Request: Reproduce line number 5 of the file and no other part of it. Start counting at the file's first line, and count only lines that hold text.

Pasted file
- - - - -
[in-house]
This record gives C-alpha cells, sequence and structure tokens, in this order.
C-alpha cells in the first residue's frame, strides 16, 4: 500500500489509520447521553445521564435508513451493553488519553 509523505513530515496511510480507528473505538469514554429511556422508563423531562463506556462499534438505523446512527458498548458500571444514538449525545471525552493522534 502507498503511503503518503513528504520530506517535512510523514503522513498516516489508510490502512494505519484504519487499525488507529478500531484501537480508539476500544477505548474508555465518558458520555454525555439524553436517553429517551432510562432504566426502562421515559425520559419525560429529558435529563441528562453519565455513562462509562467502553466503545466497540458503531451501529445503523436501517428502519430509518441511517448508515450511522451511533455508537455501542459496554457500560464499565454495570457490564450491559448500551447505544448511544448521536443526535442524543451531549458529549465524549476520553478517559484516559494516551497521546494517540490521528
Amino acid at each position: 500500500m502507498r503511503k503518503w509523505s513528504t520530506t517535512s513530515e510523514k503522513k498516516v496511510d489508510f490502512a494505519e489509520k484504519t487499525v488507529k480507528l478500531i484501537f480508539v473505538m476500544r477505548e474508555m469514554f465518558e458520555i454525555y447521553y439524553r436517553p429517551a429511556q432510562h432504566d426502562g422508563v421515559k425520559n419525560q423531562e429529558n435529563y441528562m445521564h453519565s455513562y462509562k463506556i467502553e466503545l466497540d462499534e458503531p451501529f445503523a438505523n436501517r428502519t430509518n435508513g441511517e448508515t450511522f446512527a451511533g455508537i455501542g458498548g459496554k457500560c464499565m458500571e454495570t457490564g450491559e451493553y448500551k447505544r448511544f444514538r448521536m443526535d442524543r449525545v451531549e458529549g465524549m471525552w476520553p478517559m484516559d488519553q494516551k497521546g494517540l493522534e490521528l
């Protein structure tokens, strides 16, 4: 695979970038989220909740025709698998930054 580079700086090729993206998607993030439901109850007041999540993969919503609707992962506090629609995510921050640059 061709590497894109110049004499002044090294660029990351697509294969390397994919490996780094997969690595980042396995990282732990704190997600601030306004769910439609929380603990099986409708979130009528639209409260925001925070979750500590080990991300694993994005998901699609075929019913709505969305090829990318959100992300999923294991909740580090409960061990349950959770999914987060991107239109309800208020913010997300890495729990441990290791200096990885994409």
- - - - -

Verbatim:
């Protein structure tokens, strides 16, 4: 695979970038989220909740025709698998930054 580079700086090729993206998607993030439901109850007041999540993969919503609707992962506090629609995510921050640059 061709590497894109110049004499002044090294660029990351697509294969390397994919490996780094997969690595980042396995990282732990704190997600601030306004769910439609929380603990099986409708979130009528639209409260925001925070979750500590080990991300694993994005998901699609075929019913709505969305090829990318959100992300999923294991909740580090409960061990349950959770999914987060991107239109309800208020913010997300890495729990441990290791200096990885994409």